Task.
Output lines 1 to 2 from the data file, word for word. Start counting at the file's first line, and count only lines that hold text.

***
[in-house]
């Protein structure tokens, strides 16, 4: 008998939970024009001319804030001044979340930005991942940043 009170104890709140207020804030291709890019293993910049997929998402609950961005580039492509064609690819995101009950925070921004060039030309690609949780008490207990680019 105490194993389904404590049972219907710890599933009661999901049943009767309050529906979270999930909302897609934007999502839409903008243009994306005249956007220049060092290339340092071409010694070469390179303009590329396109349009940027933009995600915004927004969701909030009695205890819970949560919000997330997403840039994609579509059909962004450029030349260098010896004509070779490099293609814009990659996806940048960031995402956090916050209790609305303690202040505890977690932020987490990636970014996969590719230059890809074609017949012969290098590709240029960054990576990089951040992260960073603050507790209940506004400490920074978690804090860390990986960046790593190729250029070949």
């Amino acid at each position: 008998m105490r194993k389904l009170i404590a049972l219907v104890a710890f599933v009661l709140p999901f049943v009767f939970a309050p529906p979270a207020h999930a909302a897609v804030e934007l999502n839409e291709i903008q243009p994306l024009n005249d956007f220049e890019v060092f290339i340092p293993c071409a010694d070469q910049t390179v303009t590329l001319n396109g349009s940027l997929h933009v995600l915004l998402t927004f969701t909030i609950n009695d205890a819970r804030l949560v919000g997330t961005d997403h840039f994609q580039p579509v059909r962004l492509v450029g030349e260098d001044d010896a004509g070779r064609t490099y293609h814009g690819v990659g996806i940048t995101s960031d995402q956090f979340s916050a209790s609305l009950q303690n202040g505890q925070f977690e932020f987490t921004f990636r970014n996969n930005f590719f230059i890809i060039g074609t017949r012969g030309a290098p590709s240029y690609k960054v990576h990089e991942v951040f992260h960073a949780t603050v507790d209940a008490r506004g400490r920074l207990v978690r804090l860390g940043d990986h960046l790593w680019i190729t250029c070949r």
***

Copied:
[in-house]
């Protein structure tokens, strides 16, 4: 008998939970024009001319804030001044979340930005991942940043 009170104890709140207020804030291709890019293993910049997929998402609950961005580039492509064609690819995101009950925070921004060039030309690609949780008490207990680019 105490194993389904404590049972219907710890599933009661999901049943009767309050529906979270999930909302897609934007999502839409903008243009994306005249956007220049060092290339340092071409010694070469390179303009590329396109349009940027933009995600915004927004969701909030009695205890819970949560919000997330997403840039994609579509059909962004450029030349260098010896004509070779490099293609814009990659996806940048960031995402956090916050209790609305303690202040505890977690932020987490990636970014996969590719230059890809074609017949012969290098590709240029960054990576990089951040992260960073603050507790209940506004400490920074978690804090860390990986960046790593190729250029070949």